The aim of this paper is to examine the effects of a learner’s regulatory focus orientation and message frame of a motivational virtual agent in an e-learning environment.
On the basis of quasi-experimental design, university sophomores (n = 210) categorized as chronic promotion-focus, chronic prevention-focus or neutral regulatory focus interacted with either an agent that conveyed gain-frame message or an agent that conveyed loss-frame message to persuade learners to engage with the e-learning content. Statistical analyses assessed the effects of regulatory focus and message frame on agent perception, motivation and cognitive load.
The results of this paper did not support the hypotheses that chronic promotion-focus learners will benefit more with gain-frame agent than a loss-frame agent, and that chronic prevention-focus learners will benefit more with loss-frame agent than a gain-frame agent. There were main effects of message frame (albeit small effects) – the loss-frame agent was perceived to be more engaging, induced higher motivation and prompted higher germane load than the gain-frame agent. With gain-frame agent, chronic promotion-focus learners had higher motivation toward the e-learning task than other learners.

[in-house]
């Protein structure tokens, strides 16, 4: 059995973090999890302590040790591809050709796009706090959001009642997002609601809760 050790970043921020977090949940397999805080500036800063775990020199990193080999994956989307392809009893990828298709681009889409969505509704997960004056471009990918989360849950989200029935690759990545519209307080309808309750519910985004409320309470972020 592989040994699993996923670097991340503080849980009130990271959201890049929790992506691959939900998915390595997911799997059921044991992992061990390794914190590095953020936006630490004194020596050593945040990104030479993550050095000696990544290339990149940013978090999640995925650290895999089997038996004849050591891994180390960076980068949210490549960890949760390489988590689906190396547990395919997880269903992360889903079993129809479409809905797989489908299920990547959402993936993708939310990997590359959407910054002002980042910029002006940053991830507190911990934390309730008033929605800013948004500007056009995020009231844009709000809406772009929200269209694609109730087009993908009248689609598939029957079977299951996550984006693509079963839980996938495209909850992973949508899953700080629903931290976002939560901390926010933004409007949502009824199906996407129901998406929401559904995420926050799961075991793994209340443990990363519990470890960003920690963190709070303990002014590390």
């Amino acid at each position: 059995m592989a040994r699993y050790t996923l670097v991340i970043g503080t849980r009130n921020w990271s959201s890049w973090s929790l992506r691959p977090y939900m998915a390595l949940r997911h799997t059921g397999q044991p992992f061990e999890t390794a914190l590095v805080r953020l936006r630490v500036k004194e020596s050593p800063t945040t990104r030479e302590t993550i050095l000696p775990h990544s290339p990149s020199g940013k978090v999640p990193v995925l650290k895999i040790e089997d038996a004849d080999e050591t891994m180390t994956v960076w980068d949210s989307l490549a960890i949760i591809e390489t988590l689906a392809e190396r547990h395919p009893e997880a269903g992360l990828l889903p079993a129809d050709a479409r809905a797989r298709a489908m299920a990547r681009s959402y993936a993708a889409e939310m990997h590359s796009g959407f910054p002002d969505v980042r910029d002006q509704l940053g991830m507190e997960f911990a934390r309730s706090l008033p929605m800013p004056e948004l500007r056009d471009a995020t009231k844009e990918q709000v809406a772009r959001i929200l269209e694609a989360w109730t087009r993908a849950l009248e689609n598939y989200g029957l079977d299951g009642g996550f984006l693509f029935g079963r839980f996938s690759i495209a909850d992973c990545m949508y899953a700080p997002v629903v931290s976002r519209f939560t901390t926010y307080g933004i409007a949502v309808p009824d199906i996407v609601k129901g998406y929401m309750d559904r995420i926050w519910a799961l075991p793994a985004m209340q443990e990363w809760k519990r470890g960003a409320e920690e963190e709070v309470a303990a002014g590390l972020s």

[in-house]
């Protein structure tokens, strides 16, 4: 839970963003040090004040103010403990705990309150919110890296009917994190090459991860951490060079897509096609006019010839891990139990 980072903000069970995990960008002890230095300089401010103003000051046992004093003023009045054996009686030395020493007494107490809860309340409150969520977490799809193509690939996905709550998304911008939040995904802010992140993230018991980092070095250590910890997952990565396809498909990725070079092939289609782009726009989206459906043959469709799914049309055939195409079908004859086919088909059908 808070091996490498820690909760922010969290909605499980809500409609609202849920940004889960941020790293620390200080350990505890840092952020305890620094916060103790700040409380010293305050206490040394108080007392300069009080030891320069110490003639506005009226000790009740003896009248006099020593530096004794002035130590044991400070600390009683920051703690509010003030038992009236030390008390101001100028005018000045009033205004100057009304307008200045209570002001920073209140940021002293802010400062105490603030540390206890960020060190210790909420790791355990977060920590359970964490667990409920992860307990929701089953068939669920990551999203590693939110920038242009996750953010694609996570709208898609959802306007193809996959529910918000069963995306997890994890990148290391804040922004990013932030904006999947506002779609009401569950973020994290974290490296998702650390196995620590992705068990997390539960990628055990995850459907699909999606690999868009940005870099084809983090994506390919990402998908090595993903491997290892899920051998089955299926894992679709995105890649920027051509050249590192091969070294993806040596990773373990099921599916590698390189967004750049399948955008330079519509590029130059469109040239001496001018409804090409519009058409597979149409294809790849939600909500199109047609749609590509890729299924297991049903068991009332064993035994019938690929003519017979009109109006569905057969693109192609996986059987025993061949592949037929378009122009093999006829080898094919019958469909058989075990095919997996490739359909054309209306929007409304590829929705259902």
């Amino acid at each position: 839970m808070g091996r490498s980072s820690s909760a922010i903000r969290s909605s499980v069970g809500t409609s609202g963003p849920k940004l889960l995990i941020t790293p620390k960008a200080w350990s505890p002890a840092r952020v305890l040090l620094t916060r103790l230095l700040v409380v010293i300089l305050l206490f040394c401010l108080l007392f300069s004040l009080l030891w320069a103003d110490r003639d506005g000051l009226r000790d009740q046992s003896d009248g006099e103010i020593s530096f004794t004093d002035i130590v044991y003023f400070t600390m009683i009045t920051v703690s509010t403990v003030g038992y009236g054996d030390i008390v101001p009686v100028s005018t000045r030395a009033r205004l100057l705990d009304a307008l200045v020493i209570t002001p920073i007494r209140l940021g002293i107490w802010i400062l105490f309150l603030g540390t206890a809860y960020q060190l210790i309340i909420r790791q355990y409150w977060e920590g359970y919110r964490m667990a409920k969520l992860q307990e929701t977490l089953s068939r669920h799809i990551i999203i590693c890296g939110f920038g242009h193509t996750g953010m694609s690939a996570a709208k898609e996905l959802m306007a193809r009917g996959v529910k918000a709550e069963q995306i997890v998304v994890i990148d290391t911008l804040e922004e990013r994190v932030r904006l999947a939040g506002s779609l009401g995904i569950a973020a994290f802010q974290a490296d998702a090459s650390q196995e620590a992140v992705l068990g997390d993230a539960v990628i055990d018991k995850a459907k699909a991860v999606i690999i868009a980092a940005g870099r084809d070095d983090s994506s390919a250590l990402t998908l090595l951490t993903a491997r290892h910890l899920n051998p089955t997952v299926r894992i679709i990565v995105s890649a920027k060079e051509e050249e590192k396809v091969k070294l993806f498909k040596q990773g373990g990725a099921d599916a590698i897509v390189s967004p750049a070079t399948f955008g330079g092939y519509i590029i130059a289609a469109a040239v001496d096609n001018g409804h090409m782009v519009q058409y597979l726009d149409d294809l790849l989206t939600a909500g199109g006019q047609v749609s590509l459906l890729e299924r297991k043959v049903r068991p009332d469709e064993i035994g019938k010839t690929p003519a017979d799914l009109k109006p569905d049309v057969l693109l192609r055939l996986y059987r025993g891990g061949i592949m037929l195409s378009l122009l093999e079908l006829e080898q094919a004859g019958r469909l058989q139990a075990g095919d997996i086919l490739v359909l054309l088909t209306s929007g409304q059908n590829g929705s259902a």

Prior studies have examined regulatory focus and message frame with agents simulating virtual health advocates. This paper extended on this by examining these roles with a persuasive agent simulating virtual tutor in an e-learning environment.
This research has been supported by the Malaysia Ministry of Higher Education through the Fundamental Research Grant Scheme with Project Code: FRGS/1/2016/SS019/MMU/03/2. The authors thank Jessecca Tee and Muhammad Mukhtar Bin Mizi for their assistance in setting up the computer laboratories. The authors also thank the anonymous reviewers for their valuable comments and suggestions.
Tan, S., Liew, T. and Gan, C. (2020), "Motivational virtual agent in e-learning: the roles of regulatory focus and message framing", Information and Learning Sciences, Vol. 121 No. 1/2, pp. 37-51. https://doi.org/10.1108/ILS-09-2019-0088Download as .RIS
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